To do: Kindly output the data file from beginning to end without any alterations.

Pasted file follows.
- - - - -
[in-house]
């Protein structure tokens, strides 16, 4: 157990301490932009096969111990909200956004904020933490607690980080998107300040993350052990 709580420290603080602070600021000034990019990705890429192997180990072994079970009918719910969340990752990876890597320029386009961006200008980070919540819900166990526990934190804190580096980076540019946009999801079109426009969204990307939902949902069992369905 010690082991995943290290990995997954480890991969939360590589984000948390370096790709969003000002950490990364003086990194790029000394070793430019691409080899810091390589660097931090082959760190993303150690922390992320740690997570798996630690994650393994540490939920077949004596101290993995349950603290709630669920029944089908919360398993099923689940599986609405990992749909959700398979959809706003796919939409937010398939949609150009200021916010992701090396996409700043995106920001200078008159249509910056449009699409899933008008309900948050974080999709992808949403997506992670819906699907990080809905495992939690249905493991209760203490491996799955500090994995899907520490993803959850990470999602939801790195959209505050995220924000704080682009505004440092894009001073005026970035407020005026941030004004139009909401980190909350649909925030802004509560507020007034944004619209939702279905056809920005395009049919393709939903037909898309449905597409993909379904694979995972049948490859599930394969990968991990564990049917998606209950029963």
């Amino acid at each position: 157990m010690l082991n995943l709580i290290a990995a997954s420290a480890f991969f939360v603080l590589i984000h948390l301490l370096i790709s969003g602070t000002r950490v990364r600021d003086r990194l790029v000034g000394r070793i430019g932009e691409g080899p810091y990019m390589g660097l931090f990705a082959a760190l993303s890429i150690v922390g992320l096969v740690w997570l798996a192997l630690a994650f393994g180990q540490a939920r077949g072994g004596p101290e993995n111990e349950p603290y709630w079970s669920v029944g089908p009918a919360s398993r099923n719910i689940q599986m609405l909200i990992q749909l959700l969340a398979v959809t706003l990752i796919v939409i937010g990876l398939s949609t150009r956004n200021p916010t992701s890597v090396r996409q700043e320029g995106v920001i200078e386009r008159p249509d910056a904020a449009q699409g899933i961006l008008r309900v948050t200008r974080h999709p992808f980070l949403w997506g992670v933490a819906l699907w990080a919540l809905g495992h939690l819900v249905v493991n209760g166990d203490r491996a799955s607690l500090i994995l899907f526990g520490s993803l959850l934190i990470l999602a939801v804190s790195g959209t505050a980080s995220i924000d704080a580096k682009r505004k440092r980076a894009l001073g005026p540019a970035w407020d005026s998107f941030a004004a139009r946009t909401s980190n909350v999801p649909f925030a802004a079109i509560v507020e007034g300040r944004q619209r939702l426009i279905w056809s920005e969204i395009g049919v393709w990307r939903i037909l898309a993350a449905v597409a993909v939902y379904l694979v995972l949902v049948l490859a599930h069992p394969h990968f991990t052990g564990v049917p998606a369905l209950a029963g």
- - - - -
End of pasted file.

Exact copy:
[in-house]
């Protein structure tokens, strides 16, 4: 157990301490932009096969111990909200956004904020933490607690980080998107300040993350052990 709580420290603080602070600021000034990019990705890429192997180990072994079970009918719910969340990752990876890597320029386009961006200008980070919540819900166990526990934190804190580096980076540019946009999801079109426009969204990307939902949902069992369905 010690082991995943290290990995997954480890991969939360590589984000948390370096790709969003000002950490990364003086990194790029000394070793430019691409080899810091390589660097931090082959760190993303150690922390992320740690997570798996630690994650393994540490939920077949004596101290993995349950603290709630669920029944089908919360398993099923689940599986609405990992749909959700398979959809706003796919939409937010398939949609150009200021916010992701090396996409700043995106920001200078008159249509910056449009699409899933008008309900948050974080999709992808949403997506992670819906699907990080809905495992939690249905493991209760203490491996799955500090994995899907520490993803959850990470999602939801790195959209505050995220924000704080682009505004440092894009001073005026970035407020005026941030004004139009909401980190909350649909925030802004509560507020007034944004619209939702279905056809920005395009049919393709939903037909898309449905597409993909379904694979995972049948490859599930394969990968991990564990049917998606209950029963």
């Amino acid at each position: 157990m010690l082991n995943l709580i290290a990995a997954s420290a480890f991969f939360v603080l590589i984000h948390l301490l370096i790709s969003g602070t000002r950490v990364r600021d003086r990194l790029v000034g000394r070793i430019g932009e691409g080899p810091y990019m390589g660097l931090f990705a082959a760190l993303s890429i150690v922390g992320l096969v740690w997570l798996a192997l630690a994650f393994g180990q540490a939920r077949g072994g004596p101290e993995n111990e349950p603290y709630w079970s669920v029944g089908p009918a919360s398993r099923n719910i689940q599986m609405l909200i990992q749909l959700l969340a398979v959809t706003l990752i796919v939409i937010g990876l398939s949609t150009r956004n200021p916010t992701s890597v090396r996409q700043e320029g995106v920001i200078e386009r008159p249509d910056a904020a449009q699409g899933i961006l008008r309900v948050t200008r974080h999709p992808f980070l949403w997506g992670v933490a819906l699907w990080a919540l809905g495992h939690l819900v249905v493991n209760g166990d203490r491996a799955s607690l500090i994995l899907f526990g520490s993803l959850l934190i990470l999602a939801v804190s790195g959209t505050a980080s995220i924000d704080a580096k682009r505004k440092r980076a894009l001073g005026p540019a970035w407020d005026s998107f941030a004004a139009r946009t909401s980190n909350v999801p649909f925030a802004a079109i509560v507020e007034g300040r944004q619209r939702l426009i279905w056809s920005e969204i395009g049919v393709w990307r939903i037909l898309a993350a449905v597409a993909v939902y379904l694979v995972l949902v049948l490859a599930h069992p394969h990968f991990t052990g564990v049917p998606a369905l209950a029963g």